2012 The Mayan Calendar and the Sun Stone of the Aztecs

2012 has arrived and something is about to happen. Beyond that everyone seems a bit fuzzy on just what significance 2012 and the end of the Mayan calendar have. There is one thing I do know, the round thing that everyone keeps calling a Mayan calendar is an Aztec carving done 500 years after the Classic Mayan civilization had collapsed. Here is the wiki on it.

Based on this, any time I see an article, book or website dealing with the Mayan calendar that uses this image,

Photo By Monique Vreeken, D'noz restaurant, San Pedro La Laguna.

 

 

 

 

 

 

 

 

 

 

 

 

I feel I have gained valuable insight into the credibility of the author.

 


Comments

2012 The Mayan Calendar and the Sun Stone of the Aztecs — 5 Comments

  1. Pingback: Sun Calendar | All Crafts

  2. Thanks for pointing out that the Sun Stone Calendar is Aztec, not Mayan, which most people do not realize.

    At the same time, many of those who do know its true origin are unaware of several correlations between the Sun Stone Calendar, the 260-day Sacred Calendar used by the Maya and other civilizations, and the Ki’che’s Popul Vuh.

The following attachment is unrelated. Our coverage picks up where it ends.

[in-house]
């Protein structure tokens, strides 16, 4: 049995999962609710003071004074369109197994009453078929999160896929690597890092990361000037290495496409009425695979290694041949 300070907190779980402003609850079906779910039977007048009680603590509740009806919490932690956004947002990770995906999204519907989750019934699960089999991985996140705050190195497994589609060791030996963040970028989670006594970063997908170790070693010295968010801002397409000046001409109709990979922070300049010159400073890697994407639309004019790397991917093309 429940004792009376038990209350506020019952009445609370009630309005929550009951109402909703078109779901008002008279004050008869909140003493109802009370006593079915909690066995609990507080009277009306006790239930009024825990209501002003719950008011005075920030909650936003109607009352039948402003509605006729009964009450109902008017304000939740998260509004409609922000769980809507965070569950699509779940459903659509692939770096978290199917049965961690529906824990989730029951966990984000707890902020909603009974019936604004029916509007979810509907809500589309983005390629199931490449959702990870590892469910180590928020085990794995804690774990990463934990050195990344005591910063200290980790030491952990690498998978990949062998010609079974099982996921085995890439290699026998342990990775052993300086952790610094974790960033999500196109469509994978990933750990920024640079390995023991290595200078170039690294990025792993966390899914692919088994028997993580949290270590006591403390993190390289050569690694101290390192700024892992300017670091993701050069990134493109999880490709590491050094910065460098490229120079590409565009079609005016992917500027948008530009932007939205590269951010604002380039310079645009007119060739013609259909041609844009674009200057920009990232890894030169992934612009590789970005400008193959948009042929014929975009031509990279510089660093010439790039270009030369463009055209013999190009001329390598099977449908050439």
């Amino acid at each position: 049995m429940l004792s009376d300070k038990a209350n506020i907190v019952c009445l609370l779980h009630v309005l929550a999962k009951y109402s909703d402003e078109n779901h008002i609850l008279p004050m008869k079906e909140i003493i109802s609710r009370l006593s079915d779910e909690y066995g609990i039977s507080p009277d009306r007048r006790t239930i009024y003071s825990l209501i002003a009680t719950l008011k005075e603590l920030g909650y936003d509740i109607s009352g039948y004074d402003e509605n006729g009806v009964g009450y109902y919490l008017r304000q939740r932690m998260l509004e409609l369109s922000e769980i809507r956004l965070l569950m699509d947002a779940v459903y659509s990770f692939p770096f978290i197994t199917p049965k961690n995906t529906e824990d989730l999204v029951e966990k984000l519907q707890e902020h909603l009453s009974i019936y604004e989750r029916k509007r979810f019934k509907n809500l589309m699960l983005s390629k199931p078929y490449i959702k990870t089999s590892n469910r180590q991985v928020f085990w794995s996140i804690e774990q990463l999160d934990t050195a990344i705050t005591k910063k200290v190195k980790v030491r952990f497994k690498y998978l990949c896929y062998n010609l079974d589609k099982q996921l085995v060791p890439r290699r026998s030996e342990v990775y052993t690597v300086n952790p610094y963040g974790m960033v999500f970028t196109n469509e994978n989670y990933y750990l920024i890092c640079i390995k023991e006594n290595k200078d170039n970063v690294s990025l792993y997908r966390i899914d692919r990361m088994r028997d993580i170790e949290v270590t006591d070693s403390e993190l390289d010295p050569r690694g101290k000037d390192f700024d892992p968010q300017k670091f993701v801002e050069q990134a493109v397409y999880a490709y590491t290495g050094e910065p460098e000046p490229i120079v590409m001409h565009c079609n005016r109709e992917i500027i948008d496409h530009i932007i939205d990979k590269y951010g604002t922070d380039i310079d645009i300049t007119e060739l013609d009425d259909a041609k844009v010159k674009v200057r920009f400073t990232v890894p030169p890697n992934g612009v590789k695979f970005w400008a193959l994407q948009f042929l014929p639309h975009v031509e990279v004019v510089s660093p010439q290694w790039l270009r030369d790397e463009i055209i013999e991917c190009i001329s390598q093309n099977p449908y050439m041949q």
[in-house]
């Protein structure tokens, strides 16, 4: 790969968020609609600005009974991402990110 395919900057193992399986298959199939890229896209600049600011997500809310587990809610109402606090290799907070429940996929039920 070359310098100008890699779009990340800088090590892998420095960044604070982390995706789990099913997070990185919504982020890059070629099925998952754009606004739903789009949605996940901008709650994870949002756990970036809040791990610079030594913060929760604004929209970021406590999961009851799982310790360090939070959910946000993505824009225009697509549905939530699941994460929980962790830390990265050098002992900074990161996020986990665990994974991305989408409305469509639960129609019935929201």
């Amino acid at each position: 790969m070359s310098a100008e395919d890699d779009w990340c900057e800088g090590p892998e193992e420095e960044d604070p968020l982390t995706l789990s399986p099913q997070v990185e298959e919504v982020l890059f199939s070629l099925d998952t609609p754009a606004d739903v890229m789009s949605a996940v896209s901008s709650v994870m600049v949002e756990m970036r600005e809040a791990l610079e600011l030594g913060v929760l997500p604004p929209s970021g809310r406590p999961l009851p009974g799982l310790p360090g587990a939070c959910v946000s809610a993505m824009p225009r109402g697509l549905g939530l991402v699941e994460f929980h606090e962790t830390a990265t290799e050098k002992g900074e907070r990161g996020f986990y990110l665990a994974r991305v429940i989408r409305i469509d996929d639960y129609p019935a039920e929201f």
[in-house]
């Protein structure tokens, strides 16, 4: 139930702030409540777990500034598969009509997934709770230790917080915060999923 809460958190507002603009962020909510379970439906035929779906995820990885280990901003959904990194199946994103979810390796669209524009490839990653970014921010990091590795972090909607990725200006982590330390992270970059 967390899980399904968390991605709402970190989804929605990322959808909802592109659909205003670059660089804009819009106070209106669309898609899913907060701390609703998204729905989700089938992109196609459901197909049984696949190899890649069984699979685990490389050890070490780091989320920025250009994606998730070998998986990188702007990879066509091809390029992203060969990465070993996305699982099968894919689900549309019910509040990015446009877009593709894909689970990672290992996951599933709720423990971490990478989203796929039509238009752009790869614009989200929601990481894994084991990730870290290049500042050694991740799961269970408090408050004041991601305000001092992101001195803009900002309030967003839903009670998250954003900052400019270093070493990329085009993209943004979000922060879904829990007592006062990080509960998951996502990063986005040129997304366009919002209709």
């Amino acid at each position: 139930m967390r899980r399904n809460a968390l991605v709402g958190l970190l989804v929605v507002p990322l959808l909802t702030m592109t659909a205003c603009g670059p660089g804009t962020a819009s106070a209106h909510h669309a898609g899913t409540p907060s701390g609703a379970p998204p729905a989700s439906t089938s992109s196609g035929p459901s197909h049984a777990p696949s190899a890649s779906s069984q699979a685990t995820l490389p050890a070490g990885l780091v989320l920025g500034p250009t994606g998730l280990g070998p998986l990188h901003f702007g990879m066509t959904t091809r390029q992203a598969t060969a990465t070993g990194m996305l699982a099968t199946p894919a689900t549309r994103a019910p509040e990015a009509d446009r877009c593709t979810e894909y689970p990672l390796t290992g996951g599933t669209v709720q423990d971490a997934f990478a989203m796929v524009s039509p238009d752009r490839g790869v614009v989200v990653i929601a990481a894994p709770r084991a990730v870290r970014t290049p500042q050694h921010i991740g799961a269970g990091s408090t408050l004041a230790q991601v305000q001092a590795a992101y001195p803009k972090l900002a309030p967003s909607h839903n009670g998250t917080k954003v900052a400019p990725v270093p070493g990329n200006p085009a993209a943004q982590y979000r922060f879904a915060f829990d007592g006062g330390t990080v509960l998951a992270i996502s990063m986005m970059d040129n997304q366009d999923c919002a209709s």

The Tonal Machiotl (the Sun Stone’s name in Nahual, which was used by the Aztecs), was designed at the Great Astronomical Convention of Tenochtitlan in Puebla in 1479. In addition to Aztec priests, it was attended by representatives of the Olmec, Zapotec and Maya. (Source: The 8 Calendars of the Maya, Hunbatz Men: 41) Each contributed knowledge of dates and times of key ceremonies. Other Mexicans, such as the Chollolan, attended the Sun Stone’s unveiling ceremony.

    It also encodes a vast amount of mathematical data (such as pi)0 and chronological knowledge.

    One connection between the Mayan Sacred Calendar and the Sun Stone is the circle of glyphs surrounding the five central suns. It depicts the 20 nahuales, or spirits, that are the core of the 260-day calendar. A second is a series of 13 circles in a carving at the top of the Sun Stone: these represent another key number in the Sacred Calendar’s construction, as thirteen is the number of days in a week (or trecena) of the 260-day calendar.

    Yet another is that when 20 is multiplied by 13, the result is 260.

    The Popul Vuh correspondence is found in the four glyphs of the Sun Stone, where they symbolize four previous world ages, or Suns. These same symbols are described in the Popul Vuh as the previous four world ages. Even though the Sun Stone’s central glyph is the symbol for Ollin (Nahuatl) and Noj’ (Ki’che’ and one of its meanings is earthquake, this calendar — and nowhere else in ancient stelae, murals, friezes or codices painted on deerskin — does it predict the end of the world. (Though, of course, perhaps REM was right after all: the end of the world as we know it.)

    Shay Addams
    7 B’atz, February, 212
    Ocosingo, Mexico

    • Good one Shey, the Mesoamerican calendar had/has a tremendous amount of similarities through many cultures and over a broad time line, just as the “Ball Game” was shared across time and cultures in the Americas. However it still irks me when this image is called Mayan.

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